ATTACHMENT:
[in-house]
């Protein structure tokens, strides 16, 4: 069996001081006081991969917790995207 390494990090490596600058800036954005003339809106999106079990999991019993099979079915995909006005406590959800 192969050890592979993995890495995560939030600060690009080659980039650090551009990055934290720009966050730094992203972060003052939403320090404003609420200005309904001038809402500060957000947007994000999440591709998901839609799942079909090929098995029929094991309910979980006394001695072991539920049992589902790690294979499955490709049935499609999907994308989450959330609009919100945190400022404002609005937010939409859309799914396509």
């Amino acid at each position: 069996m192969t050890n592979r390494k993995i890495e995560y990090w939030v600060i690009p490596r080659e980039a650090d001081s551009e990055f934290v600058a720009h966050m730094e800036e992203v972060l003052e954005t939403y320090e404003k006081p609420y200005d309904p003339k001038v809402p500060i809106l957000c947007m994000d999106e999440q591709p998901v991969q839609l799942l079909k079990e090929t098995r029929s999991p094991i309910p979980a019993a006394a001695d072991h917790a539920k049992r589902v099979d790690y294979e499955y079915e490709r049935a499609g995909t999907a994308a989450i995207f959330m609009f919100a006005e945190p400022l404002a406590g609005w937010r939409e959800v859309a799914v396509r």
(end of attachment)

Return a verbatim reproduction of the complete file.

[in-house]
């Protein structure tokens, strides 16, 4: 069996001081006081991969917790995207 390494990090490596600058800036954005003339809106999106079990999991019993099979079915995909006005406590959800 192969050890592979993995890495995560939030600060690009080659980039650090551009990055934290720009966050730094992203972060003052939403320090404003609420200005309904001038809402500060957000947007994000999440591709998901839609799942079909090929098995029929094991309910979980006394001695072991539920049992589902790690294979499955490709049935499609999907994308989450959330609009919100945190400022404002609005937010939409859309799914396509």
């Amino acid at each position: 069996m192969t050890n592979r390494k993995i890495e995560y990090w939030v600060i690009p490596r080659e980039a650090d001081s551009e990055f934290v600058a720009h966050m730094e800036e992203v972060l003052e954005t939403y320090e404003k006081p609420y200005d309904p003339k001038v809402p500060i809106l957000c947007m994000d999106e999440q591709p998901v991969q839609l799942l079909k079990e090929t098995r029929s999991p094991i309910p979980a019993a006394a001695d072991h917790a539920k049992r589902v099979d790690y294979e499955y079915e490709r049935a499609g995909t999907a994308a989450i995207f959330m609009f919100a006005e945190p400022l404002a406590g609005w937010r939409e959800v859309a799914v396509r």